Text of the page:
I am not saying Sun is not doing a proper job, but EJB has a exceedingly rare usage (when compared to JSP and Servlets, 80% - 20% probably) for the upcoming and current development projects so I frankly dont think that EJB should enjoy the luxury of being an integral part of the Java EE platform.

Thankfully Sun is coming up with profiles in the Java EE 6 spec, so that if customers dont need EJBs in their app-server, they can download the version without support for EJBs, to make their environment more lightweight and performance oriented.



Also by the way, we have seen various studies showing that Tomcat is the mainstream enterprise Java platform (web container without EJB), instead of the full blown J2EE containers like Weblogic, Websphere etc. Customers do not like bloated vendor products, they like lightweight, agile frameworks, ...... but EJB has a exceedingly rare usage (when compared to JSP and Servlets, 80% - 20% probably) for the upcoming and current development projects so I frankly dont think that EJB should enjoy the luxury of being an integral part of the Java EE platform.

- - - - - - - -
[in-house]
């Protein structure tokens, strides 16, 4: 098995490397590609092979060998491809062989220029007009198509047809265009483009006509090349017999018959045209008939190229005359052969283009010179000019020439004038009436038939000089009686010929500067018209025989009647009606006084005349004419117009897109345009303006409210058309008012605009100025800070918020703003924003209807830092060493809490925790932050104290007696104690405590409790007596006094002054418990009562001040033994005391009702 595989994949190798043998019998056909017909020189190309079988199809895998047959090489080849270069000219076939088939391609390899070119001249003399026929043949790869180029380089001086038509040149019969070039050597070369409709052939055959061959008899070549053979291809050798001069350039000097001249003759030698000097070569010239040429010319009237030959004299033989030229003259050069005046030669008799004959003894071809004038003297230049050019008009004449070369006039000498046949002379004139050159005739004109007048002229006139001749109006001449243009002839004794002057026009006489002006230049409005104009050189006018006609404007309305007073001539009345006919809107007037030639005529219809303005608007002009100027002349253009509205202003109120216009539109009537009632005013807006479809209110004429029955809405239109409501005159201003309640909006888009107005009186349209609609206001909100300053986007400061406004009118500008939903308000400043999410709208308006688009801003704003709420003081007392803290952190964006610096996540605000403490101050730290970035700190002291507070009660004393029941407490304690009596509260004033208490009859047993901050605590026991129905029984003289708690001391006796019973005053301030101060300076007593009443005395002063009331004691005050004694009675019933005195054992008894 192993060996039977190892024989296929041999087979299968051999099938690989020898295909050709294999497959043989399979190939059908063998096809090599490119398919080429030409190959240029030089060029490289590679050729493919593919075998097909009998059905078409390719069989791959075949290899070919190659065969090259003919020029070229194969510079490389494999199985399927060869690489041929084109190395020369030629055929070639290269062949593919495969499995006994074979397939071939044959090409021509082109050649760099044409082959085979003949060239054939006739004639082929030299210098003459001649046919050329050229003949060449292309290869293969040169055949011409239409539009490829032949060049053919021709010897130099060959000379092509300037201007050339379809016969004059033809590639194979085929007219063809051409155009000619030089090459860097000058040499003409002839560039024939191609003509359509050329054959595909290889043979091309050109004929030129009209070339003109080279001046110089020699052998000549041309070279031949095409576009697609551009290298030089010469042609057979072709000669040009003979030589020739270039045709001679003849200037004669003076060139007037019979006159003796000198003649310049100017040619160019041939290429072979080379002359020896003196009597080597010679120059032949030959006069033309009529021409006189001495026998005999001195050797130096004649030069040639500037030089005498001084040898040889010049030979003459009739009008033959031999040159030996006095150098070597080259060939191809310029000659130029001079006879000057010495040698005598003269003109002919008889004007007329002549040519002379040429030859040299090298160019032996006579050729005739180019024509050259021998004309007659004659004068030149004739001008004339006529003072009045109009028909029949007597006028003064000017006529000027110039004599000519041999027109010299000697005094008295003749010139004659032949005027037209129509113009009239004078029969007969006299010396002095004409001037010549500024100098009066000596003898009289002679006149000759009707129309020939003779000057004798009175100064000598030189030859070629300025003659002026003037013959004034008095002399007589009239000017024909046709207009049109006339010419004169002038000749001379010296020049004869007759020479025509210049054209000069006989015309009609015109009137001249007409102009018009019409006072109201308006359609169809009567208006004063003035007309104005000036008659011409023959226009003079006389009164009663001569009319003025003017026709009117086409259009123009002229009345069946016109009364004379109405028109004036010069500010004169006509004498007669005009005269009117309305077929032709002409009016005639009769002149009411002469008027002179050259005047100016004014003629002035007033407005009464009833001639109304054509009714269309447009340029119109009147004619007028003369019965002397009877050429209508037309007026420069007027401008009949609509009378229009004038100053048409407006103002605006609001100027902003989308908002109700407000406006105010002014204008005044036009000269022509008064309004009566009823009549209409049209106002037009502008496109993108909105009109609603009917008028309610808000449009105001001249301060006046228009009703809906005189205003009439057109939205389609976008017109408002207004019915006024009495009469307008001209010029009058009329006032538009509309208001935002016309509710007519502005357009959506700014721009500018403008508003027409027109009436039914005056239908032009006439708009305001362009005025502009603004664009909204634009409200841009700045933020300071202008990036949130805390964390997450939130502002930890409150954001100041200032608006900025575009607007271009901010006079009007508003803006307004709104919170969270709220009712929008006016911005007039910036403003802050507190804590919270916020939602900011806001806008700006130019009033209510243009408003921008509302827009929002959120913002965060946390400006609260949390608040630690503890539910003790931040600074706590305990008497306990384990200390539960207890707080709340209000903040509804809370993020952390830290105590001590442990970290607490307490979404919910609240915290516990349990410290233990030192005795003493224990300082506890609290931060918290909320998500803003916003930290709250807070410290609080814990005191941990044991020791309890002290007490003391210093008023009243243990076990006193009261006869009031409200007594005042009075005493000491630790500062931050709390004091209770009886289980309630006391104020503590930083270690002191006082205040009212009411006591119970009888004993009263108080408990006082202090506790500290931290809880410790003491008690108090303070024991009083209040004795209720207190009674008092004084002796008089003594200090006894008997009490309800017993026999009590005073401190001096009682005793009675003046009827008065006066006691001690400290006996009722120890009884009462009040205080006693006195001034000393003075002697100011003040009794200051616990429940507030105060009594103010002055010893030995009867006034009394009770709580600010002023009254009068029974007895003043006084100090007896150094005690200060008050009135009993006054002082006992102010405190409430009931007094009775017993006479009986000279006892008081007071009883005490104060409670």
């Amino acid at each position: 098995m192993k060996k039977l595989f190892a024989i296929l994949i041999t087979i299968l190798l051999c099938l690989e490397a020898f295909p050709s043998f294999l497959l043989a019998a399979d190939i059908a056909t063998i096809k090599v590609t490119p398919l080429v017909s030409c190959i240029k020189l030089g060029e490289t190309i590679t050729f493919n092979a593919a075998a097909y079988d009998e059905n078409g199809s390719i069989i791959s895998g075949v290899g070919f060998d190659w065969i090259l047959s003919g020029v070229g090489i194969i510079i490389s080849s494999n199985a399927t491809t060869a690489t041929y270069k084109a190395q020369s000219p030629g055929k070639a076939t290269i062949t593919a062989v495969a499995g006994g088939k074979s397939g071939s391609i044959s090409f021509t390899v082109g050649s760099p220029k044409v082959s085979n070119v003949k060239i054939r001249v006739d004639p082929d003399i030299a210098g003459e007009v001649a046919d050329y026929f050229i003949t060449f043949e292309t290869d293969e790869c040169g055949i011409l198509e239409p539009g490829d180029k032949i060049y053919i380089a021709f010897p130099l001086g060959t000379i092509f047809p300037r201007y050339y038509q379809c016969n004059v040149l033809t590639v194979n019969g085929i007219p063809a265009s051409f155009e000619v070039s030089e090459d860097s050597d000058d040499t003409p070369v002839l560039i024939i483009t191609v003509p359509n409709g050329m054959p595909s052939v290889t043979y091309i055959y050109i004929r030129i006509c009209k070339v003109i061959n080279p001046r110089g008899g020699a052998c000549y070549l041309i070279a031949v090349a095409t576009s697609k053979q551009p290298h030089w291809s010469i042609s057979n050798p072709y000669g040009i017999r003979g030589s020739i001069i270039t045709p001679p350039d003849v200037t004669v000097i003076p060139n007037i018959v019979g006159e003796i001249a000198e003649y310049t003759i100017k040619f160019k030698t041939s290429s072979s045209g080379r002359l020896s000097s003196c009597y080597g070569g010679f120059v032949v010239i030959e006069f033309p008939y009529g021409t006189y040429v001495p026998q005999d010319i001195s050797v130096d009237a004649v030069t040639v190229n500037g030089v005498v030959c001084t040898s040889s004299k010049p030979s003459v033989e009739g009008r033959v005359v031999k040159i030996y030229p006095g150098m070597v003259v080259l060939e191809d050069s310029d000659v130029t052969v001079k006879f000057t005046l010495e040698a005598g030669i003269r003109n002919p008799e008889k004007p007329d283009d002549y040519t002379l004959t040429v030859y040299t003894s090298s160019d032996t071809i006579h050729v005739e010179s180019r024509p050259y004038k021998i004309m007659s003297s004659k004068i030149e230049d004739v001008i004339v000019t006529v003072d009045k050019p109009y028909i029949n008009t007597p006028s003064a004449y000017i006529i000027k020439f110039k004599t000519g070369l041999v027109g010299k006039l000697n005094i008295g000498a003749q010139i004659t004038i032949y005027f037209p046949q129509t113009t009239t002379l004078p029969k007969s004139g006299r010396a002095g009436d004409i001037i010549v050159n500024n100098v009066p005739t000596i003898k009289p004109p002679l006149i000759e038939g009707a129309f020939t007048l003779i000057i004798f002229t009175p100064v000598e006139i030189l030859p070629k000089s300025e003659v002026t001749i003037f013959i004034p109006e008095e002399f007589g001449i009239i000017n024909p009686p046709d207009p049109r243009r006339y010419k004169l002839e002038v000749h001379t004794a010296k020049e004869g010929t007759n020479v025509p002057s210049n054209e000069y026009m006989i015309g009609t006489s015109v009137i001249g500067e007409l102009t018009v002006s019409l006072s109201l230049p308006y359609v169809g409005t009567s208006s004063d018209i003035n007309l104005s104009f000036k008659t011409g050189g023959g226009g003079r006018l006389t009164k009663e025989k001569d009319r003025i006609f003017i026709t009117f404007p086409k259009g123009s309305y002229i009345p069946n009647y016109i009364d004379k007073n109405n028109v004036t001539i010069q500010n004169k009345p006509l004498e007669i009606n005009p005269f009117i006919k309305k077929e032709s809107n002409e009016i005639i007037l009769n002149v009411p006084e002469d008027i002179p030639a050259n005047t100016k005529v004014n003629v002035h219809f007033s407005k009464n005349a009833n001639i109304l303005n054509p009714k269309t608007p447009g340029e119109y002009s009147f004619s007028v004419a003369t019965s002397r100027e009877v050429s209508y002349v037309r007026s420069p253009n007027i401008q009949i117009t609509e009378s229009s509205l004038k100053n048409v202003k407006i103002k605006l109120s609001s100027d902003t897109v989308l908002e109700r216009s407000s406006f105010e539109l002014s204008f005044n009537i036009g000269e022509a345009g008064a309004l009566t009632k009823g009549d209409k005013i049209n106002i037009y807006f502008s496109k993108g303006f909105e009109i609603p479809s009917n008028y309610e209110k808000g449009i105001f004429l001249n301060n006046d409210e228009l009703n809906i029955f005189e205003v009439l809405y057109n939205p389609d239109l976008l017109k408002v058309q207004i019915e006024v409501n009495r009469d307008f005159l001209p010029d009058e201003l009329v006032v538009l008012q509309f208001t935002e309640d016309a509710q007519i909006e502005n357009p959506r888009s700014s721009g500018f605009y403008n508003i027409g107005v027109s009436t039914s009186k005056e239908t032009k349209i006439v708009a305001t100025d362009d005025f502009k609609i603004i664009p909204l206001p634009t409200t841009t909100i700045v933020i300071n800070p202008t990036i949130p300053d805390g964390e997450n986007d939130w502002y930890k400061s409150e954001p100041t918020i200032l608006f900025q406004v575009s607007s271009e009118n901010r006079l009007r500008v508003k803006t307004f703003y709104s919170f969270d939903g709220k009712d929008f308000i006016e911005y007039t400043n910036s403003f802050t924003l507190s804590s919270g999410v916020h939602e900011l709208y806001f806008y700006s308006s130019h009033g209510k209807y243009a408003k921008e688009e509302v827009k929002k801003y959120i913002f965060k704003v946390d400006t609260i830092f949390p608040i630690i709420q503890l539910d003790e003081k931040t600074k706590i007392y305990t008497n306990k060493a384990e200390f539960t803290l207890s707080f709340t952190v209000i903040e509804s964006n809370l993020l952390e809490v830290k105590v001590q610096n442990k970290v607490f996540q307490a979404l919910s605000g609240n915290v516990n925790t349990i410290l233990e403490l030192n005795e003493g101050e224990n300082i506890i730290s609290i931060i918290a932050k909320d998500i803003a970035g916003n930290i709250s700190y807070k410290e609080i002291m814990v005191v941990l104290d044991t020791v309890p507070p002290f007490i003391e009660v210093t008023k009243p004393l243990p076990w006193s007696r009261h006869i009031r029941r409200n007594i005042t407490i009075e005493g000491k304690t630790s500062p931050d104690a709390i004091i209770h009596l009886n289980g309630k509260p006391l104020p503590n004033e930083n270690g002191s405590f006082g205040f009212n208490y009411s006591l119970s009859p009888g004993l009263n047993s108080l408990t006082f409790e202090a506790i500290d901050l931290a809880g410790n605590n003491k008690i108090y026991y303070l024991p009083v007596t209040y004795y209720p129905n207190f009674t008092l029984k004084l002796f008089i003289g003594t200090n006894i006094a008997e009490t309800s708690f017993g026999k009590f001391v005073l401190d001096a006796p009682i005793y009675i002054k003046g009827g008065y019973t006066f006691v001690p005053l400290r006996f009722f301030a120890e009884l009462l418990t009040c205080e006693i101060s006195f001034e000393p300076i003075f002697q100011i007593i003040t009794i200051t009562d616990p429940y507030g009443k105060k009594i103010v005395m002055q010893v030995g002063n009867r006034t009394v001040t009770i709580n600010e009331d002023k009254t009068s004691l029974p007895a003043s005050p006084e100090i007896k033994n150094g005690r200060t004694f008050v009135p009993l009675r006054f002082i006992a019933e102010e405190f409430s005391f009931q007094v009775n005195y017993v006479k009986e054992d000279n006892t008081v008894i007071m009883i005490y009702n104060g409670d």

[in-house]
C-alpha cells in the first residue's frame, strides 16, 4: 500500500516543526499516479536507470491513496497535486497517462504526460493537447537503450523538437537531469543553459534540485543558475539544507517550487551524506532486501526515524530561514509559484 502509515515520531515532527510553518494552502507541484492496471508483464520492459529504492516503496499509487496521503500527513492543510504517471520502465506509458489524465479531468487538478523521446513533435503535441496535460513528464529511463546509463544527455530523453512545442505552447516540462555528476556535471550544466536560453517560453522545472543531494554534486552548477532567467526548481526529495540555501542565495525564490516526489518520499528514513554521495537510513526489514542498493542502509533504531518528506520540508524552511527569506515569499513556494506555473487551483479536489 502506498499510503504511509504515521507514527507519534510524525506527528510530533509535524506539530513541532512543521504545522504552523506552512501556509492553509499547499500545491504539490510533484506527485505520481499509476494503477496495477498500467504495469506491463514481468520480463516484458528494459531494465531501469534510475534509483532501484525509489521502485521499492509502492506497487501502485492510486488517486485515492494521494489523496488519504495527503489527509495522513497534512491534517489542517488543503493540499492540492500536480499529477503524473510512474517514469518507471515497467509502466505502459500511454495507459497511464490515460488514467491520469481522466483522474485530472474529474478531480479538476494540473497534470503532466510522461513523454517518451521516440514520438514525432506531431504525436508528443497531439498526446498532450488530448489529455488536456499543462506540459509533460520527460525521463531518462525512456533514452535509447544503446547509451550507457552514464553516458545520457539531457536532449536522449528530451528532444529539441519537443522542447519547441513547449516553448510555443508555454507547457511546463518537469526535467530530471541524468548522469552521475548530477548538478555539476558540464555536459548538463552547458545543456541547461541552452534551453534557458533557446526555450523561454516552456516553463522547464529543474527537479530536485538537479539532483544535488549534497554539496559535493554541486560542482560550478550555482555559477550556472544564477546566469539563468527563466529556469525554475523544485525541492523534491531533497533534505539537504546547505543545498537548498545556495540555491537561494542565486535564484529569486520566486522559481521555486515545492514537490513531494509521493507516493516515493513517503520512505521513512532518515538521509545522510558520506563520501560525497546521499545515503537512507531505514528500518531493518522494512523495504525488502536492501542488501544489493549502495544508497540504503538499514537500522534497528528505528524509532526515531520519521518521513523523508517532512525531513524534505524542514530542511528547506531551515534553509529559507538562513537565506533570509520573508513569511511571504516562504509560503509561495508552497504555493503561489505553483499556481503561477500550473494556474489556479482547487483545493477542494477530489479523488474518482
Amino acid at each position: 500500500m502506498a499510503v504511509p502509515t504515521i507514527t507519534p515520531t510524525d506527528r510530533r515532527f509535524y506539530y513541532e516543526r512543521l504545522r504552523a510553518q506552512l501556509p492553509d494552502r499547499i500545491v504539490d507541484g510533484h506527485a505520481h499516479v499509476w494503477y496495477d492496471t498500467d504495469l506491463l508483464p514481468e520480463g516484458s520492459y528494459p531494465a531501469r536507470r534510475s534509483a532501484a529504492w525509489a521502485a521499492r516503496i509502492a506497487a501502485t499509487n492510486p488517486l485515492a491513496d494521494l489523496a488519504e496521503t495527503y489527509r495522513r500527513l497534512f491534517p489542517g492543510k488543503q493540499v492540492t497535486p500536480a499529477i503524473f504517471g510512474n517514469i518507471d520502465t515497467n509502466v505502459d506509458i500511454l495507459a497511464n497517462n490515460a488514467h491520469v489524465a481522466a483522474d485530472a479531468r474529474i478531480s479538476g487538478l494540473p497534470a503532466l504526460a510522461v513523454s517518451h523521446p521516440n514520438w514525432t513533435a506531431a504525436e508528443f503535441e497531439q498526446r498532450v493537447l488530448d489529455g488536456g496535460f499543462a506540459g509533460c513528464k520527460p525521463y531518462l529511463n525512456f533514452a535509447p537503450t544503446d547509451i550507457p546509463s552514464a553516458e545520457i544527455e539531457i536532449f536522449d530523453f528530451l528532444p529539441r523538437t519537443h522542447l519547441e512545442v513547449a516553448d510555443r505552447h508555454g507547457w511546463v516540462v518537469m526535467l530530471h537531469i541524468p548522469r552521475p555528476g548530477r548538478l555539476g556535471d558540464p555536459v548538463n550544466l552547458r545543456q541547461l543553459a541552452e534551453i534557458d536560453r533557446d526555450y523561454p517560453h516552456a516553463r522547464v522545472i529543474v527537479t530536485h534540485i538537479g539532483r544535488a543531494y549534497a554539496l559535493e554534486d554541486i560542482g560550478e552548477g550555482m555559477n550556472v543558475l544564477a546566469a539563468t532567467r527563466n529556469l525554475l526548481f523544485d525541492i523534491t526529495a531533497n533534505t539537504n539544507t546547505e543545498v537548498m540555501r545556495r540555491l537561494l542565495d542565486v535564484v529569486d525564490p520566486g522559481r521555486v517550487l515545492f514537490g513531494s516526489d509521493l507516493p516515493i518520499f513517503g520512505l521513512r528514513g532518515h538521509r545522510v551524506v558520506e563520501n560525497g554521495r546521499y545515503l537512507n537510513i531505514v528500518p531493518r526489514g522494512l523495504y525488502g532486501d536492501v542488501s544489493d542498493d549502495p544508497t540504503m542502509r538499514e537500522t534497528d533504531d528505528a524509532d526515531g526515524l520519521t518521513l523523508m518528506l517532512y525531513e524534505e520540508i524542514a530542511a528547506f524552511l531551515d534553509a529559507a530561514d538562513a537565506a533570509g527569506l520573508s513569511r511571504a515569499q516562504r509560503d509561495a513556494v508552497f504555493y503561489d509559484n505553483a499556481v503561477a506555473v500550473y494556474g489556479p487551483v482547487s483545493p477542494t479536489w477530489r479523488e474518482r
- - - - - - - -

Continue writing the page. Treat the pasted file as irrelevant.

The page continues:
It makes seense that EJB has lower adoption. Less applications would have complex needs. For those customers, they are less likely to get simplicity under and scenario. Some apps have inherent complexity. if not using EJB, Tomcat is a great server. I use it home and am happy with it. Of course, the app running on my home computer doesn't need security and scalability. That said, it's silly to invite more complexity if your app doesn't need it. There are other parts of the Java EE platform that are used less frequently too such as JMS.

And I agree that profiles are a good thing!
Sathish Nagappan
Ranch Hand

Joined: Nov 05, 2005
Posts: 76
Originally posted by Jeanne Boyarsky:

I fail to see the problem with JNDI lookups.


JNDI lookups are inherently expensive in terms of performance. Whether you are performing the JNDI lookup within the box where the directory is exposed or from outside, it is slightly costly than a method that returns back an object. Requires the use of service locators or application context caching to cache the EJB reference to prevent costly lookup operations.

Dependency injection on the other hand, is not expensive at all, It does not take even a millisec to insert an object into a class from the container. So thats why I was thinking about the performance benefits also while writing the problem with JNDI lookups.